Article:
Opponent: Detroit Pistons
This one is a bit tricky, because this is only assuming the Pistons make the playoffs this year. Detroit currently holds the #8 seed in the Eastern Conference as of today, and if they hold on to that spot, I think they can give the top-seeded Bucks a run for their money in the postseason. The Pistons have very solid mix of knockdown three-point shooters and some very excellent rebounders.
Reggie Jackson, who can be streaky at times, is an excellent long-distance shooter when hot. Luke Kennard, Reggie Bullock, Wayne Ellington, and Glenn Robinson III are all extremely capable three-point shooters. On the other hand, Detriot’s arguably best player, Andre Drummond, is one of the best rebounders in the entire league, if not the best. His frontcourt running mate, Blake Griffin, is a very solid rebounder and he can definitely shoot the rock, especially from mid-range.
While the Bucks are a very athletic team and can play excellent defense on all five positions, Detroit will be able to hurt Milwaukee from three-point range. Also, the Bucks aren’t the best rebounding team in the league, so I think the Pistons will give the heavily favored Bucks some issues in Round 1 as the seventh or eighth seed.
Opponent: Brooklyn Nets
The Brooklyn Nets are one of the biggest surprises of the NBA season; the fact that they’ve gone from one of the bottom teams in the East to holding the sixth seed in the Eastern Conference is just amazing to both me and more than a few involved with the NBA.
The Raptors, meanwhile, are led by superstar small forward Kawhi Leonard, who has bounced back nicely from his quad injury a year earlier to put up All-Star numbers in 2019, and the offense is run by point guard Kyle Lowry, who is averaging an otherworldly number of assists this year. Toronto currently stands in second place in the Eastern Conference, and if the Nets slip down a spot in the standings, it could make for a very intriguing matchup.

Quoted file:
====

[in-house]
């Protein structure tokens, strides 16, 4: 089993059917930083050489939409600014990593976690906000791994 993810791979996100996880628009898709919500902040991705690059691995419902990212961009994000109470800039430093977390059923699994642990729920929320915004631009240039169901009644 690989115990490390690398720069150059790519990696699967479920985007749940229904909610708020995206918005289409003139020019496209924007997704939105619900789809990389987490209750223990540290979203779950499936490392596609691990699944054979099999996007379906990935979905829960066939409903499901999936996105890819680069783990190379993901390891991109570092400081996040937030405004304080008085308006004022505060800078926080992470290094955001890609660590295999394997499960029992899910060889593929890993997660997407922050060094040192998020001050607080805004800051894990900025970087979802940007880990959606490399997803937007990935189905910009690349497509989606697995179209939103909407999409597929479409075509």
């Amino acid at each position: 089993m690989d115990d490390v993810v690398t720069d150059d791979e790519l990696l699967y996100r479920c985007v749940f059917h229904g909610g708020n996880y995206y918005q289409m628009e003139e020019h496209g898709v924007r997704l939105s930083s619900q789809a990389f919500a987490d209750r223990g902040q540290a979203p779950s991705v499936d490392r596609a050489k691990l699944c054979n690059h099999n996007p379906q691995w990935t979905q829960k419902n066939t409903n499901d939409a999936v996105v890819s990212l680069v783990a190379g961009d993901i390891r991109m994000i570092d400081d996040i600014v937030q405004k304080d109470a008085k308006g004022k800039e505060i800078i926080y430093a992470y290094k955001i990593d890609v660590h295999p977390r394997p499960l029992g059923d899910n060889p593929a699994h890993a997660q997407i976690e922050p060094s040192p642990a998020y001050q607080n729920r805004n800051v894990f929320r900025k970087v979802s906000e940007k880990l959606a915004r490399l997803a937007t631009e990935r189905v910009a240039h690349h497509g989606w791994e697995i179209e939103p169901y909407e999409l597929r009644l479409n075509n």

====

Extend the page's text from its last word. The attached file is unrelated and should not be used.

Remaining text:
The Nets’ star point guard, D’Angelo Russell, is breaking out and having a career year in Brooklyn, and the Nets have a very solid second unit led by Spencer Dinwiddie, Joe Harris, and rebounding specialist Ed Davis. The Nets have several impressive three-point shooters in Dinwiddie, Russell, Allen Crabbe, and the 2019 three-point-contest winner in Harris.
The Nets are also extremely superb at working as a team and putting in maximum effort every single game, which may hurt Toronto if their starters like Leonard or Lowry get gassed late in the game. I think the Nets can definitely give the Raps some trouble in Round 1, using their all-in-this-together style of play to hurt Toronto and stretch the series to six or seven games, and maybe even win the series and advance to the conference semifinals.
Opponent: Philadelphia 76ers
Oh man, this series would be on nearly everyone’s mind if it were to happen in real life. I think this series could go down to whoever wants it more, as both teams are evenly matched and the Sixers have gained some more shooting and floor-spacing with the Tobias Harris trade.
However, the Celtics are as deep as any other team in the league, and have the best clutch-time player in Kyrie Irving. The Celtics played the 76ers in the Eastern Conference Semifinals last year, and Boston won the series 4-1 without their two best players in Kyrie Irving and Gordon Hayward. Granted, Hayward hasn’t been playing like himself this season, and I believe Philadelphia can take advantage of that if the two were to meet in the postseason.
I think the Sixers are completely capable of testing the Celtics’ chemistry and confidence in each other, and I also think it’s entirely possible for Philly to win the series and make some serious noise in the East.